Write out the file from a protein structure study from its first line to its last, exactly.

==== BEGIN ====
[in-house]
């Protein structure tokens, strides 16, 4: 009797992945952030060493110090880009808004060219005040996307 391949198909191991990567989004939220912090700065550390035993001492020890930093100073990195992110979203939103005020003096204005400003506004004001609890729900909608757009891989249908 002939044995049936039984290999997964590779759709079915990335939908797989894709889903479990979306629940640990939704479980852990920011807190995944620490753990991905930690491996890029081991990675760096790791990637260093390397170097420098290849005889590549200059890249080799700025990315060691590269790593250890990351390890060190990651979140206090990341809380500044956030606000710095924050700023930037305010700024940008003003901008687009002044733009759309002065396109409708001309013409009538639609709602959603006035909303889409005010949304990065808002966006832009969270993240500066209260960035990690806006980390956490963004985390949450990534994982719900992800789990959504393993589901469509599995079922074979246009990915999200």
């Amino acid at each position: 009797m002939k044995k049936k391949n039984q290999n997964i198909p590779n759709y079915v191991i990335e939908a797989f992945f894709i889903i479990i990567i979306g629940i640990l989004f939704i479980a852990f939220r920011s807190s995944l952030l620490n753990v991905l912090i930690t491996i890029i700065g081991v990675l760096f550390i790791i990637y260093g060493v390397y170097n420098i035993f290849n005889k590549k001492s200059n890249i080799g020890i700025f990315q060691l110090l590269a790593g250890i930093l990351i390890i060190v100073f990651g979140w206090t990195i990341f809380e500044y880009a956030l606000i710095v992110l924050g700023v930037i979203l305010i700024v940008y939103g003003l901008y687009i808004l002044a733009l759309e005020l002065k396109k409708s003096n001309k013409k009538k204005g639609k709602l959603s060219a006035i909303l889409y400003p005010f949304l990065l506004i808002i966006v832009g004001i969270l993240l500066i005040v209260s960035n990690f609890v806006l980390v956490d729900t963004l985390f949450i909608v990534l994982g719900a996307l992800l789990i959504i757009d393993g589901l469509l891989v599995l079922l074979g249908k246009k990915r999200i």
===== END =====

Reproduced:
[in-house]
């Protein structure tokens, strides 16, 4: 009797992945952030060493110090880009808004060219005040996307 391949198909191991990567989004939220912090700065550390035993001492020890930093100073990195992110979203939103005020003096204005400003506004004001609890729900909608757009891989249908 002939044995049936039984290999997964590779759709079915990335939908797989894709889903479990979306629940640990939704479980852990920011807190995944620490753990991905930690491996890029081991990675760096790791990637260093390397170097420098290849005889590549200059890249080799700025990315060691590269790593250890990351390890060190990651979140206090990341809380500044956030606000710095924050700023930037305010700024940008003003901008687009002044733009759309002065396109409708001309013409009538639609709602959603006035909303889409005010949304990065808002966006832009969270993240500066209260960035990690806006980390956490963004985390949450990534994982719900992800789990959504393993589901469509599995079922074979246009990915999200």
């Amino acid at each position: 009797m002939k044995k049936k391949n039984q290999n997964i198909p590779n759709y079915v191991i990335e939908a797989f992945f894709i889903i479990i990567i979306g629940i640990l989004f939704i479980a852990f939220r920011s807190s995944l952030l620490n753990v991905l912090i930690t491996i890029i700065g081991v990675l760096f550390i790791i990637y260093g060493v390397y170097n420098i035993f290849n005889k590549k001492s200059n890249i080799g020890i700025f990315q060691l110090l590269a790593g250890i930093l990351i390890i060190v100073f990651g979140w206090t990195i990341f809380e500044y880009a956030l606000i710095v992110l924050g700023v930037i979203l305010i700024v940008y939103g003003l901008y687009i808004l002044a733009l759309e005020l002065k396109k409708s003096n001309k013409k009538k204005g639609k709602l959603s060219a006035i909303l889409y400003p005010f949304l990065l506004i808002i966006v832009g004001i969270l993240l500066i005040v209260s960035n990690f609890v806006l980390v956490d729900t963004l985390f949450i909608v990534l994982g719900a996307l992800l789990i959504i757009d393993g589901l469509l891989v599995l079922l074979g249908k246009k990915r999200i």